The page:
Sir Peter Large

Champion of the rights of disabled people
Click to follow
The Independent Online

Peter Large will be remembered as one of the supreme champions of the rights of disabled people. Severely disabled in body, but never in mind, he played a major part in the reshaping of attitudes towards disabled people that began in the 1960s.

Peter Large, businessman and disability campaigner: born 16 October 1931; Chairman, Joint Committee on Mobility for Disabled People (formerly Mobility for the Disabled) 1971-97, President 1997-2005; Chairman, Association of Disabled Professionals 1971-93, Parliamentary Adviser 1993-2005; Parliamentary Adviser, Disablement Income Group 1973-93, Vice-Chairman 1985-93; MBE 1974, CBE 1987; Chairman, Silver Jubilee Committee on Improving Access for Disabled People 1977-79; Chairman, Committee on Restrictions against Disabled People 1979-82; Kt 1993; Vice-Chairman, Radar 1995-99; married 1962 Susy Fisher (died 1982; one stepson, two stepdaughters), 1992 Sheenah McCaffrey; died Warlingham, Surrey 23 January 2005.

Peter Large will be remembered as one of the supreme champions of the rights of disabled people. Severely disabled in body, but never in mind, he played a major part in the reshaping of attitudes towards disabled people that began in the 1960s.

Born in 1931, he was a pupil of Enfield Grammar School between 1943 and 1950, and enlisted in the Royal Navy under the National Service scheme, first as a stoker on HMS Victory before being commissioned and leaving the service as a sub-lieutenant. He gained a BSc in Civil Engineering from University College London that initially set him on course for a career in the oil industry working for Shell, where he was regarded as one of the brightest and most promising of young managers. But in 1962, while working in Indonesia, he was suddenly stricken with poliomyelitis to an extent that made him reliant on a wheelchair for the rest of his life.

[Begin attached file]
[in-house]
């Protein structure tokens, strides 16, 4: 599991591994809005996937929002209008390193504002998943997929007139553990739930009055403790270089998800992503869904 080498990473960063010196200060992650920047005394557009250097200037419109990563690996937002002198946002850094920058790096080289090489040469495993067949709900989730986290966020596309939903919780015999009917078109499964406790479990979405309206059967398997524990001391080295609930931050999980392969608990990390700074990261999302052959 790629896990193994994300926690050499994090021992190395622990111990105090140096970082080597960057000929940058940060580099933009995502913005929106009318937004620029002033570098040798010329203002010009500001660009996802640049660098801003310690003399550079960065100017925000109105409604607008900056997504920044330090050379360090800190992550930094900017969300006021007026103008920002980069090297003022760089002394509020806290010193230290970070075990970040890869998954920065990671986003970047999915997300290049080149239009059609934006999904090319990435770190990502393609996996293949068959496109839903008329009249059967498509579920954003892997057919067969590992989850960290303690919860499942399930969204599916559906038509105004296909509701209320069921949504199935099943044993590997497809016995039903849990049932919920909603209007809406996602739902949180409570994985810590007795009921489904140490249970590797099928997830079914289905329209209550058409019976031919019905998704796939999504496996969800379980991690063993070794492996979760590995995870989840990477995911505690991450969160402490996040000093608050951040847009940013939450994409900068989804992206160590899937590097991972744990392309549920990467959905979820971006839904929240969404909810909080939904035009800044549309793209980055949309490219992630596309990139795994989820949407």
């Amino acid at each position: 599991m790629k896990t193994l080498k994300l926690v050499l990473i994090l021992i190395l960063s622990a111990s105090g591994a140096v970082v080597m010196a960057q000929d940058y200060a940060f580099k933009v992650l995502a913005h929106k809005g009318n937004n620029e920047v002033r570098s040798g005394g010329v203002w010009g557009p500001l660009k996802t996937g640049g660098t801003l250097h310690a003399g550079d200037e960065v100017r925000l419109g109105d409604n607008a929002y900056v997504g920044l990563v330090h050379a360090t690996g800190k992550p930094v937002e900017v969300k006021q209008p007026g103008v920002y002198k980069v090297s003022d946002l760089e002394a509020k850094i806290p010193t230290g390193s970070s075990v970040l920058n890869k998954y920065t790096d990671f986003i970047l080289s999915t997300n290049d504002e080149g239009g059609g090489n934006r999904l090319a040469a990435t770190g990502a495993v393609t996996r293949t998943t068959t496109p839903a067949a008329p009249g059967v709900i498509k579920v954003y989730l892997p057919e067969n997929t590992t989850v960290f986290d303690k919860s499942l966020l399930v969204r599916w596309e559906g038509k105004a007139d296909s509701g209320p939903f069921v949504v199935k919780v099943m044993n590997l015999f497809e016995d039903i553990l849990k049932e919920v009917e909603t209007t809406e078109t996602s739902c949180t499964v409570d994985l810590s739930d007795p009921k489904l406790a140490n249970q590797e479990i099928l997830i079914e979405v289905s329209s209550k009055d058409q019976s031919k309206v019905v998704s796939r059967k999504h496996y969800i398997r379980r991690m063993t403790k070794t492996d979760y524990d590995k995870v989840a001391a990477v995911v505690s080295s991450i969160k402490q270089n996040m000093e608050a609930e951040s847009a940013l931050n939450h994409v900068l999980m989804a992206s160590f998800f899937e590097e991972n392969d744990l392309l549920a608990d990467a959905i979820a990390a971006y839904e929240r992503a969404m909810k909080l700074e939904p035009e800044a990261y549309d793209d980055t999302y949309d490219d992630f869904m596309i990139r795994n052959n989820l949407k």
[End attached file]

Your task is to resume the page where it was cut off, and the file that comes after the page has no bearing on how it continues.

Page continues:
A man of towering intellect, incisive judgement and passionate commitment to social justice, he realised in his new situation that disabled people were generally regarded and treated as second-class citizens and that provision for them was one of the most neglected areas of social and political policy. While not alone in the movement for change that grew in the 1960s, what marked him out - along with Megan du Boisson - was a capacity for influence and gentle persuasion among those with the political power to help.

He was initially greatly helped by Denny Denly, a wheelchair user who worked as Access Officer for the Central Council for the Disabled - the forerunner of Radar (the Royal Association for Disability and Rehabilitation) - and founder chairman of the Joint Committee on Mobility for the Disabled. Denly "discovered" Large and invited him in 1968 to join the committee as an individual.

But it was Mary Greaves, then Director of the Disablement Income Group, who introduced Large to the corridors of power, where he was to find a small, but committed, number of political allies. One of these was the MP Alf Morris (now Lord Morris of Manchester), who in 1969 introduced the Chronically Sick and Disabled Persons Bill. This measure, Mary Greaves wrote later, was the single factor that influenced many others in creating the worldwide awareness that disabled people are people, with the same needs, aspirations and problems as those without disabilities.